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Prof-Xu-Xin

Why China is Fascinated by the Jews

As young student at Nanjing University some 30 years ago, Xu Xin decided to study English literature. His masters degree focused on American fiction and he became fascinated by Jewish authors such as Bernard Malamud, Saul Bellow and Philip Roth. These authors piqued his interest to such an extent he commenced a voracious study of Judaism and even translated the Encyclopedia Judaica into Chinese.

Today Professor Xu Xin heads the department of Jewish Studies at Nanjing University and is a recognized world expert on Kaifeng Jewry. The leading Jewish studies scholar in China, Professor Xu Xin will come to the Boulder JCC on Thursday, January 6 at 7 pm to share his story as well as his knowledge.

Professor Xu Xin has been recognized around the world for his unique intellectual ability and his expertise on Jewish-Chinese relations. He was recently recognized by Bar-Elan University in Israel with an honorary doctorate. On sabbatical this year, Professor Xu Xin is currently serving as an international fellow at the United States National Holocaust Memorial Museum in Washington, D.C. He is also taking this opportunity to lecture on Chinese Jewry at various universities through the U.S. and Canada.

The history of the Jews of China goes back to the 9th century when Jewish merchants played a vital role in international commerce along the Silk Road. That led to the establishment of an energetic Jewish community centered around Kaifeng during the Song Dynasty. Although Kaifeng ceased to be the center of Jewish life at the beginning of the 20th century, descendants of these Jews have begun to rediscover their Jewish roots.

In addition to the ancient Kaifeng community, Sephardi Jews from Baghdad established an advanced mercantile enterprise in Shanghai during the 18th century when Shanghai served as a free port under English and French concessions. To this very day imposing buildings in downtown Shanghai along the Bund remind one of the significant contribution these Jews made to the Chinese economy.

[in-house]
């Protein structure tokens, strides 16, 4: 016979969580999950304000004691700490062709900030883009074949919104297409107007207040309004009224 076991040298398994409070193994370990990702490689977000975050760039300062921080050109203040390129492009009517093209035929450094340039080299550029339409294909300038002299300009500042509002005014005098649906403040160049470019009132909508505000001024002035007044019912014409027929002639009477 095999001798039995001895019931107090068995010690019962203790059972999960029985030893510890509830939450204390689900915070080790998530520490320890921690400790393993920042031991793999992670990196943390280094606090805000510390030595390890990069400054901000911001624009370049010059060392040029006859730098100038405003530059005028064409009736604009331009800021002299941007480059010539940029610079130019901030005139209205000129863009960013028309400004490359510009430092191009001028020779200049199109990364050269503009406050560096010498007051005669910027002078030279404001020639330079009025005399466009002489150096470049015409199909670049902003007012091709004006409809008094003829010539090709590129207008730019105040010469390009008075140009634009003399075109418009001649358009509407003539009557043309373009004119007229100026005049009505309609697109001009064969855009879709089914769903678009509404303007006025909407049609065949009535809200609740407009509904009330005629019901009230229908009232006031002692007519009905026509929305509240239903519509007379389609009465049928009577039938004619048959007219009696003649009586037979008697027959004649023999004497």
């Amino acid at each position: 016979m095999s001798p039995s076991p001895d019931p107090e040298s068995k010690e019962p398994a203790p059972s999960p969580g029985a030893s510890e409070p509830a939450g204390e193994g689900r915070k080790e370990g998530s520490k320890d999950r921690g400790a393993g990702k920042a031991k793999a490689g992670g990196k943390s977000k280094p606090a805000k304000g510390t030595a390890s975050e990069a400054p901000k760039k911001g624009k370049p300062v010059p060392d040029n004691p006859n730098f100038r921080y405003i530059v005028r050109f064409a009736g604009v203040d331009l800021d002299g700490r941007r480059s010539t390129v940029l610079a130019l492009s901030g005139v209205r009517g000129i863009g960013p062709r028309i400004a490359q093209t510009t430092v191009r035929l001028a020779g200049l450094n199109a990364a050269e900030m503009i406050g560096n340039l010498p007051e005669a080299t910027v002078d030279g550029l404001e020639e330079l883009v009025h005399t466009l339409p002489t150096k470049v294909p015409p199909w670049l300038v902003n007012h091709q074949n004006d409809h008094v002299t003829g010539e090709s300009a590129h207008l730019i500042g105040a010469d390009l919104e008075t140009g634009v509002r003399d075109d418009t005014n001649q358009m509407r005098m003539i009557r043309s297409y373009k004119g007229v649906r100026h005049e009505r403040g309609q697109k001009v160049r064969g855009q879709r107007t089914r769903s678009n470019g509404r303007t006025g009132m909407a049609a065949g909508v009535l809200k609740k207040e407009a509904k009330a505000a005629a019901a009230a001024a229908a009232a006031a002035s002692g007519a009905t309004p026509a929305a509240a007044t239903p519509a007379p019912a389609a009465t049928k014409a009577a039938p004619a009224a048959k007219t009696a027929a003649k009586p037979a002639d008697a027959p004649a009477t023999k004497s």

A substantial community was also established in northern China, primarily in Harbin under Russian influence along the Sino Russian Railroad. From about 1880 until 1930 a full array of Jewish educational, philanthropic, social and Zionist organizations functioned dynamically in Harbin. That community was terminated with the onset of the Chinese Civil War.

A fourth influx of Jews were Holocaust refugees who were able to find asylum in the Shanghai ghetto from 1941-1945. Under Japanese occupation, Jewish life faced hardships, but Jewish life itself was not in jeopardy. Some of those refugees made their way to Denver, Colorado after the war.

Rabbi Selwyn Franklin, who arranged Xu Xin’s visit to Denver and Boulder, describes Xu Xin as

“a true friend of the Jewish people and of Israel. He has personally endeavored to raise the profile of the Jewish message in China and is widely recognized for his enthusiasm, commitment and dedication to the spreading of Jewish knowledge throughout China. It is very exciting that Colorado is going to be able to welcome the professor and to be given the opportunity to hear his words of wisdom. China is regarded as the new frontier and Jews are playing a greater role in its development. Xu Xin is assisting in substantial measure to heighten the awareness of Judaism throughout China today.”

At the Boulder JCC, 3800 Kalmia, Boulder. Tickets are $8 at the door. Contact kathryn@boulderjcc.org for more information. Click here to add this program to your calendar, sign up for reminders, and other features of the Community Calendar. Presented by Menorah and co-sponsored by the Program in Jewish Studies at CU and CU’s Center for Asian Studies. The program is part of Movers: Do You Speak Jewish, a year-long collaborative exploration of language and literature.

About Kathryn Bernheimer

Kathryn Bernheimer
Director of Menorah: Arts, Culture and Education at the Boulder JCC. The former film and theater critic for the Boulder Daily Camera, Kathryn is the author of "The Fifty Greatest Jewish Movies" and "The Fifty Funniest Films of All Time."

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